The Ghost Runner: The Tragedy of the Man They Couldn’t Stop, by Bill Jones
How many athletes have won competitions they weren’t even eligible to enter? In post-WWII England, amateur sports were ruled by an aristocracy for whom fairness was selectively enforced—and the fact that John Tarrant once received $20 for a boxing match meant a permanent ban from his true passion, distance running. Running as a “ghost,” an unregistered runner who slipped into the back as the starting gun fired, he won dozens of races but, despite overwhelming support from the running community, was never able to compete officially. Jones was obsessive and difficult, but so was the bureaucracy he fought against, and Jones captures it all beautifully.
The Great Swim, by Gavin Mortimer
In 1926 four American women—Gertrude Ederle, Mille Gade, Lillian Cannon, and Clarabelle Barrette—competed to do something no woman had ever done: swim across the English Channel. Tabloid newspapers promoted their favorites to an enthralled public eager to forget the still-recent horrors of WWI. Drawing on rich source material, Mortimer paints a picture that seems strangely contemporary, despite the elapsed time. As in all the best narrative nonfiction, the story moves in time, portraying the lives of the swimmers and providing vivid detail about the era. This works both as a story of sporting competition and an exploration of our neverending fascination with celebrity.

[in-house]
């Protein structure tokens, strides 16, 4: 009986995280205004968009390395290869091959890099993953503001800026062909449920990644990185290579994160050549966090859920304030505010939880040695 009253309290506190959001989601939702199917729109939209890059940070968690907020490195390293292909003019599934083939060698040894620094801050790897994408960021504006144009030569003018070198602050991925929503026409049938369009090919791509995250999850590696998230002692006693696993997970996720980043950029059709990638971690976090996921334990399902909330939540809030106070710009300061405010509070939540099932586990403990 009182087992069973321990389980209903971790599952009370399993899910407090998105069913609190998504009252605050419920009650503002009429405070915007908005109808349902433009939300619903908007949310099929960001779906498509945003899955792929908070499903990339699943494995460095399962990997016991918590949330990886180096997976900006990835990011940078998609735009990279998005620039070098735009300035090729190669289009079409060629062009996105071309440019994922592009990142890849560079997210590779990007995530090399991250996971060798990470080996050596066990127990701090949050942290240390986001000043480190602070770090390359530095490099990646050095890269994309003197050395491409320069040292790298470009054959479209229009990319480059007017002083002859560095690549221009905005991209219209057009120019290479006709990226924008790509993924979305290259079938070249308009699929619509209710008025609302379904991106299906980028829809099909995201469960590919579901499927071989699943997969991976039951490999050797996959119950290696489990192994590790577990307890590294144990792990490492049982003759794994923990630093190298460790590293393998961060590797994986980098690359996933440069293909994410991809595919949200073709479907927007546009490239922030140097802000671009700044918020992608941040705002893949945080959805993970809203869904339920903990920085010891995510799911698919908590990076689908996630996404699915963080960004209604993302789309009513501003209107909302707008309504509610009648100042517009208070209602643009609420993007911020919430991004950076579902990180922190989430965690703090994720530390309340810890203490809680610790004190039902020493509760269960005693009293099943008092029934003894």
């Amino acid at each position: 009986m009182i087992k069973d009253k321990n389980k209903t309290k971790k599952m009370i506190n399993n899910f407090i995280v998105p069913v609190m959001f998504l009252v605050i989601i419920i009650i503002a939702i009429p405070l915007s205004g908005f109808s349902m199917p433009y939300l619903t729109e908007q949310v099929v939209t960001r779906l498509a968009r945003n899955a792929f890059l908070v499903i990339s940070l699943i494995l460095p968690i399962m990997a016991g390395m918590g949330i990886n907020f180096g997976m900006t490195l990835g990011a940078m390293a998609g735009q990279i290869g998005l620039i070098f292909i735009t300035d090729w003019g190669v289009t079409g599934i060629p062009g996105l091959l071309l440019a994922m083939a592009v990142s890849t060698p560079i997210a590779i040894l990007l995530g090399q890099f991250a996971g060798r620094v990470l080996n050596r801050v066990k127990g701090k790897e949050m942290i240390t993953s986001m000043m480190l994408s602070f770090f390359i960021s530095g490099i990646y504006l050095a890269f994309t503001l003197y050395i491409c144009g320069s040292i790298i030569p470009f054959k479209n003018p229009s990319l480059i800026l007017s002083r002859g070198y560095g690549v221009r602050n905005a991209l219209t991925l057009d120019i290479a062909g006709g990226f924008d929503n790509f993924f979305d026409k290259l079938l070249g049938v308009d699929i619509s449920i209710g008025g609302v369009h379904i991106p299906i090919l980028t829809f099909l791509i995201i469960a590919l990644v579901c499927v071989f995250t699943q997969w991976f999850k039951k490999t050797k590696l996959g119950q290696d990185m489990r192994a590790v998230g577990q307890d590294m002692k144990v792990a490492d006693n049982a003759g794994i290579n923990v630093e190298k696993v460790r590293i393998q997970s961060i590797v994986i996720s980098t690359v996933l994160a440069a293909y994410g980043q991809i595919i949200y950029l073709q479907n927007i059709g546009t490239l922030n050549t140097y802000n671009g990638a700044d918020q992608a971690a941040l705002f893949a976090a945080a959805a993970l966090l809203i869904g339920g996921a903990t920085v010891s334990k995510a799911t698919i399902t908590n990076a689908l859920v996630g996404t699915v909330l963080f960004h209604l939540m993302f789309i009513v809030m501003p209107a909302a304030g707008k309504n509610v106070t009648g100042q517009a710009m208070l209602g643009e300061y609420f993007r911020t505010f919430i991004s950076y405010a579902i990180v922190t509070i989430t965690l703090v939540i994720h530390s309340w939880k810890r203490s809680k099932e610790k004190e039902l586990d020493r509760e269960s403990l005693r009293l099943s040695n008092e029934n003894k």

Hard Driving: The Wendell Scott Story; The American Odyssey of NASCAR’s First Black Driver, by Brian Donovan